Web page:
About

A stirring testament to the strength of the human spirit and the power of music, Violins of Hope comprise a collection of instruments that tell remarkable stories of the defiance, resilience, and legacy of Jewish musicians during the Holocaust, and of the Israeli violinmaker dedicated to bringing these inspirational Strings of the Holocaust back to life.

The Founder

Amnon Weinstein has spent the last two decades locating and restoring violins that were played by Jewish musicians during the Holocaust. He dedicates this important work to 400 relatives he never knew. These grandparents, uncles, aunts, and cousins remained in Eastern Europe when Weinstein’s parents, Moshe and Golda, immigrated in 1938 to Palestine, where Moshe opened a violin shop. After the war, Moshe learned that his entire family—400 in all—had been murdered during the Holocaust. The pain of this discovery led to his first heart attack. Moshe never spoke of his family again. When the young Amnon would ask Golda about their relatives, she would show him a book about the Holocaust. Pointing to photos of the dead, she would say, “This is our family.” She would break down in tears, unable to explain further.

After becoming one of the most respected violin makers in the world, Amnon determined to reclaim his lost heritage. He started locating violins that were played by Jews in the camps and ghettos, painstakingly piecing them back together so they could be brought to life again on the concert stage. Although most of the musicians who originally played the instruments were silenced in the Holocaust, their voices and spirits live on through the violins that Amnon has lovingly restored. He calls these instruments the Violins of Hope.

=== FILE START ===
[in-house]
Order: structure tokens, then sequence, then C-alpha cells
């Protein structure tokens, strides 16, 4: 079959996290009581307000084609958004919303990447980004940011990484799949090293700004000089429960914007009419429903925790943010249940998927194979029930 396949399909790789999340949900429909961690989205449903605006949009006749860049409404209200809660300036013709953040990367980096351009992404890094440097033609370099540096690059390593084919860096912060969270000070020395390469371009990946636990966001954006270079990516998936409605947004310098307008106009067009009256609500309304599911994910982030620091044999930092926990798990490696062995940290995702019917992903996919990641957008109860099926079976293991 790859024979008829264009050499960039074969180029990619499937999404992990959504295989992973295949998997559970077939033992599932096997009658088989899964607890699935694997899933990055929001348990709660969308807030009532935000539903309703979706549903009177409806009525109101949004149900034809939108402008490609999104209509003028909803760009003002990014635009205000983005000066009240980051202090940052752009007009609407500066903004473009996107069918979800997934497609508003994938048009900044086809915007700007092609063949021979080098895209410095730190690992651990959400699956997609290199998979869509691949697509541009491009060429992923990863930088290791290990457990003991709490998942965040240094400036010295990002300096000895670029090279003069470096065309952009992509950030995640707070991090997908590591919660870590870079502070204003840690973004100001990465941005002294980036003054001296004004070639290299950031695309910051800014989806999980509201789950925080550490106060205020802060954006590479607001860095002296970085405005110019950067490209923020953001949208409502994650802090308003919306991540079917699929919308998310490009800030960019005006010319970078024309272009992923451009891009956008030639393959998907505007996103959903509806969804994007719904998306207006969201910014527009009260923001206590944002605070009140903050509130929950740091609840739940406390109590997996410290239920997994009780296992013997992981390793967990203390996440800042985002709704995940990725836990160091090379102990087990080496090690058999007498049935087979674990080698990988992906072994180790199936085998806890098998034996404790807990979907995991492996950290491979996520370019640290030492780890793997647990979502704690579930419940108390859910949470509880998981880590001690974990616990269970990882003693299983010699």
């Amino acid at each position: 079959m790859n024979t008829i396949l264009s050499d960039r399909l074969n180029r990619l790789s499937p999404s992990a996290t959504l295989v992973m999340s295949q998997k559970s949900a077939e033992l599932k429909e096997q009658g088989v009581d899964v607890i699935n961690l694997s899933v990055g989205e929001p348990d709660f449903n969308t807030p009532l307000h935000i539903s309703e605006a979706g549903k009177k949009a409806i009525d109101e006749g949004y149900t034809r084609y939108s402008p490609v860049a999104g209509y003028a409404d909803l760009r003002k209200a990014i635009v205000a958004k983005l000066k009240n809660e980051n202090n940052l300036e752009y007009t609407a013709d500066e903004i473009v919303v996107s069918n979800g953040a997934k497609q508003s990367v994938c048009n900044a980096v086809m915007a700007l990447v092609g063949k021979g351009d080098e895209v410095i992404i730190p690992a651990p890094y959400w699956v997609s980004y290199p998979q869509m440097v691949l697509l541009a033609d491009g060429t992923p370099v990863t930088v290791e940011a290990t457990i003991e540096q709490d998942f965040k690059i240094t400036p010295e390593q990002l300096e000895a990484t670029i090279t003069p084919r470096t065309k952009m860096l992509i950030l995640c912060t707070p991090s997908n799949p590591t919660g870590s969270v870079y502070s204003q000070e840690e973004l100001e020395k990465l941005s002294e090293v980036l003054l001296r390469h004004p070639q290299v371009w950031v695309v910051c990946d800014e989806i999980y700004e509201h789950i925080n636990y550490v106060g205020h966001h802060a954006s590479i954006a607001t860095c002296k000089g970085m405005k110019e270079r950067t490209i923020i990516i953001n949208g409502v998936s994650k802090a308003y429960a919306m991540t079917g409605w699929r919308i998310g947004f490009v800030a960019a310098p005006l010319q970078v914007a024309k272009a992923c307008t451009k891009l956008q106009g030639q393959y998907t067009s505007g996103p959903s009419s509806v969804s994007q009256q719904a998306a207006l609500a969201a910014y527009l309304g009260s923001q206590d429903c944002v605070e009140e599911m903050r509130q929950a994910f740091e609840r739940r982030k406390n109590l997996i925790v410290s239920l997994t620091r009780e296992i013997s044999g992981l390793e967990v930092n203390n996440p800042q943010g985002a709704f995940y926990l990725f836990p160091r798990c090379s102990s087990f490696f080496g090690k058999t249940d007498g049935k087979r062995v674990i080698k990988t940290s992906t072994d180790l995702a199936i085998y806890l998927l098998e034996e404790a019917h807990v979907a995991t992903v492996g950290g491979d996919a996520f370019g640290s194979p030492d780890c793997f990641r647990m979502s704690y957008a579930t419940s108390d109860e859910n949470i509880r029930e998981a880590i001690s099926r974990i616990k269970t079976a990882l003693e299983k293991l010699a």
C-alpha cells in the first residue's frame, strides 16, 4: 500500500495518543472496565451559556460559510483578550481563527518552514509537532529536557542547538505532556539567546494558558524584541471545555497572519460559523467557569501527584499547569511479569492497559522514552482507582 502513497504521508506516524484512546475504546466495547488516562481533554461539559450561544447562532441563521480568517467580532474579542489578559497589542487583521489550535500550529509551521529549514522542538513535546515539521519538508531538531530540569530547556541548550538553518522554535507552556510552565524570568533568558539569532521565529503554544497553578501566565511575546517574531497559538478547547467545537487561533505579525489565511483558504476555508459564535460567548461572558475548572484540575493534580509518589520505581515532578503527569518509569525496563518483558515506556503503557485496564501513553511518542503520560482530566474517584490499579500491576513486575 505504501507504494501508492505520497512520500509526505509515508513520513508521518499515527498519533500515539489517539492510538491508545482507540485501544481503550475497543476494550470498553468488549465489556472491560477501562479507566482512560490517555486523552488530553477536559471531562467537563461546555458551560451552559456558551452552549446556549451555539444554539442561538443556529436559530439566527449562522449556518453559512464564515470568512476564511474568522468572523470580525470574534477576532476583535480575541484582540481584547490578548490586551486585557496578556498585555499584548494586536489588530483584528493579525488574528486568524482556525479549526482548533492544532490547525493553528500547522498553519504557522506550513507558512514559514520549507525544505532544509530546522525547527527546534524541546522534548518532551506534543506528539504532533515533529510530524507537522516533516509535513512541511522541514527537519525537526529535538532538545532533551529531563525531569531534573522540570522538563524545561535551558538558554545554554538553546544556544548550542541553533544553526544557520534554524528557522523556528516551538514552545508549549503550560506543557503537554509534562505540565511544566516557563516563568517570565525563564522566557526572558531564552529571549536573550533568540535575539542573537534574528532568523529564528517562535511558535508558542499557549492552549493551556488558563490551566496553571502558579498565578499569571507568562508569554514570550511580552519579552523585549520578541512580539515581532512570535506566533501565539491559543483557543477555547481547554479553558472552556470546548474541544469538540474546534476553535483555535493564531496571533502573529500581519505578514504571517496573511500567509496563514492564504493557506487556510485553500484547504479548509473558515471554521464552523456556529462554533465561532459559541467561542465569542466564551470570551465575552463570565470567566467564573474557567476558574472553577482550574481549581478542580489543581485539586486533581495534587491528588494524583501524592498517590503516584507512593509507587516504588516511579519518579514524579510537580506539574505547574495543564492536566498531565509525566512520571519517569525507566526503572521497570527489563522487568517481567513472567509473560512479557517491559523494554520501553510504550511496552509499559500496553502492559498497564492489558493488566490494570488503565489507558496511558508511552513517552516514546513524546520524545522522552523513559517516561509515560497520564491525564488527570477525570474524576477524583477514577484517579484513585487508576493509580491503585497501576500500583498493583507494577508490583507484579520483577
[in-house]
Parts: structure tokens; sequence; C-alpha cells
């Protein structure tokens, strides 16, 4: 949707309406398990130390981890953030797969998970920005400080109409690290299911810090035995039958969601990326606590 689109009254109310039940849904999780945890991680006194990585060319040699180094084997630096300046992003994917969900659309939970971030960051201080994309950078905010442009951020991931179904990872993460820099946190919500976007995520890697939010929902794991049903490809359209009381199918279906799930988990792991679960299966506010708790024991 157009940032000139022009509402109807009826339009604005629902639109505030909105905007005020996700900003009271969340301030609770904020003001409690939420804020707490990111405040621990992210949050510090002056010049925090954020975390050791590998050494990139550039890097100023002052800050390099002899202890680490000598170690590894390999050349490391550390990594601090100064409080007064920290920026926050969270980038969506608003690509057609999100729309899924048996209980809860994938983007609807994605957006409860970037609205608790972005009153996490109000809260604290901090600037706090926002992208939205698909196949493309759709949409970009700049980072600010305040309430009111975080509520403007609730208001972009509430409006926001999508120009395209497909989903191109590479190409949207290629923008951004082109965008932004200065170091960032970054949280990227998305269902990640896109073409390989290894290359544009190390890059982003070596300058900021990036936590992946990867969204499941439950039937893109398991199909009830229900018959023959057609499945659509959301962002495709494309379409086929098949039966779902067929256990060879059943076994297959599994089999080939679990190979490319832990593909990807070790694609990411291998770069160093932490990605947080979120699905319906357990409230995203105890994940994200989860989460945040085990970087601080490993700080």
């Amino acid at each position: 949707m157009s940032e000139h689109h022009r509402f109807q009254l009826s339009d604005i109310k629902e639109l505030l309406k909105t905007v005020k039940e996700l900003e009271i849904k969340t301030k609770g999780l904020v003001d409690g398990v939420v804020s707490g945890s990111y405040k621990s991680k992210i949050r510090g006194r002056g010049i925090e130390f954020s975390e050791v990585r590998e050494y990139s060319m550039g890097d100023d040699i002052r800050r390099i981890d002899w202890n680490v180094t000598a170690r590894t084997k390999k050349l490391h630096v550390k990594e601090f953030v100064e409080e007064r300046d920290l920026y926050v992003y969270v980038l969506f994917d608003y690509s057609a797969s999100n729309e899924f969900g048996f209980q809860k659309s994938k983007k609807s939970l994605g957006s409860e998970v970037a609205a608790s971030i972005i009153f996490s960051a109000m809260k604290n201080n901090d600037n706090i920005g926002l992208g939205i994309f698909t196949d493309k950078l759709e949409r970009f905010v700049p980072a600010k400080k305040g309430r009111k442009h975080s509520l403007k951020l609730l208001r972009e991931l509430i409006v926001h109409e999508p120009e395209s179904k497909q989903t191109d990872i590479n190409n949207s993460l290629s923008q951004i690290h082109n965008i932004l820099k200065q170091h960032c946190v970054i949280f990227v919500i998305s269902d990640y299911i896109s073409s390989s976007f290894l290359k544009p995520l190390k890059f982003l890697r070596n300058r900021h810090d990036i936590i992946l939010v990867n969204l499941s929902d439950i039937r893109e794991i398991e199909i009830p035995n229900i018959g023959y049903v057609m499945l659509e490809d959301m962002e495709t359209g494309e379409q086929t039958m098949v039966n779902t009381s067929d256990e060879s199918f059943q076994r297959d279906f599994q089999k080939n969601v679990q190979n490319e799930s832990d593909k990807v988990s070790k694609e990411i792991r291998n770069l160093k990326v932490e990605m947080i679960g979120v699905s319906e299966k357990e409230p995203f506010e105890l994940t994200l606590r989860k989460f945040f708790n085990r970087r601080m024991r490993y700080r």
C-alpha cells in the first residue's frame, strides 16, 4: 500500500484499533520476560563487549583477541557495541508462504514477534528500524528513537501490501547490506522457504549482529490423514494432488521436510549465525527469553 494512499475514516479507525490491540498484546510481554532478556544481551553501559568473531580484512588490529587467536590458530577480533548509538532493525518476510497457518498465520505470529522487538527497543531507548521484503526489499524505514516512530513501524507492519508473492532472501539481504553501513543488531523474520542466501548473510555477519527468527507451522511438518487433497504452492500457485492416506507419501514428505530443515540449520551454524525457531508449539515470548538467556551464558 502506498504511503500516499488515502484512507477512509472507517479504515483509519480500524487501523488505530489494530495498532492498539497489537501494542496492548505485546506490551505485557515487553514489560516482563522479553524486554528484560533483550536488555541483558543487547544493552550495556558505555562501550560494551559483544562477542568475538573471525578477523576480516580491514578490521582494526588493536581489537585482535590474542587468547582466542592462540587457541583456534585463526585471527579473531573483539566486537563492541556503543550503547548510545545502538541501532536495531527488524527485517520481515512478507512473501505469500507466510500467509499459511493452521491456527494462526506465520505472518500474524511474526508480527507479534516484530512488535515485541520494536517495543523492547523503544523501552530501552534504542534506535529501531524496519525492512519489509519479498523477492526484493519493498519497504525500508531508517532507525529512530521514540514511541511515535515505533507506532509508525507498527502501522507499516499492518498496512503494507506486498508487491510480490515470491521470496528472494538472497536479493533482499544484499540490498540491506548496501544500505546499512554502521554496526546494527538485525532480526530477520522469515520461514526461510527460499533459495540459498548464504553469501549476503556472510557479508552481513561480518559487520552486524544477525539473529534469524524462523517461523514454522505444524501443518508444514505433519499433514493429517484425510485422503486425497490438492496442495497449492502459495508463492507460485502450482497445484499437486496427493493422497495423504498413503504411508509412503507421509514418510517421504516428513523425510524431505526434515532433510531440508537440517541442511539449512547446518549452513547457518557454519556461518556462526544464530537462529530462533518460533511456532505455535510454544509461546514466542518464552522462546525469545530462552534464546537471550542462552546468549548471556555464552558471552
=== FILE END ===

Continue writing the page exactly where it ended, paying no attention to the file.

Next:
Violins of Hope Fort Wayne

Violins of Hope have toured many cities around the world and will now come to Fort Wayne from November 9–24, 2019. Organized by lead partners, the Jewish Federation of Fort Wayne and the Fort Wayne Philharmonic, a steering committee of local professionals has been formed to work with area partners on a community-wide series of events focusing on these instruments. The sound, presence, and stories of Violins of Hope Fort Wayne will drive the creation of music, visual art, theater, public conversation, interfaith dialogue, readings, and educational activities throughout Northeast Indiana. Most importantly, Fort Wayne Philharmonic and Youth Symphony Orchestra musicians will bring to life the humanity and stories of those who owned these precious instruments through dozens of local area performances on the instruments.

Goals and Partners

In an increasingly complex, interrelated world, the critical goal of Violins of Hope Fort Wayne is to support and uphold Jewish culture, and impart an understanding of the Holocaust while highlighting human behavior “from ultimate evil to ultimate good.” The entire two-week commemoration of community wide events focuses on themes of defiance, resilience, and legacy, portraying stories of courage in the face of oppression and horrific persecution.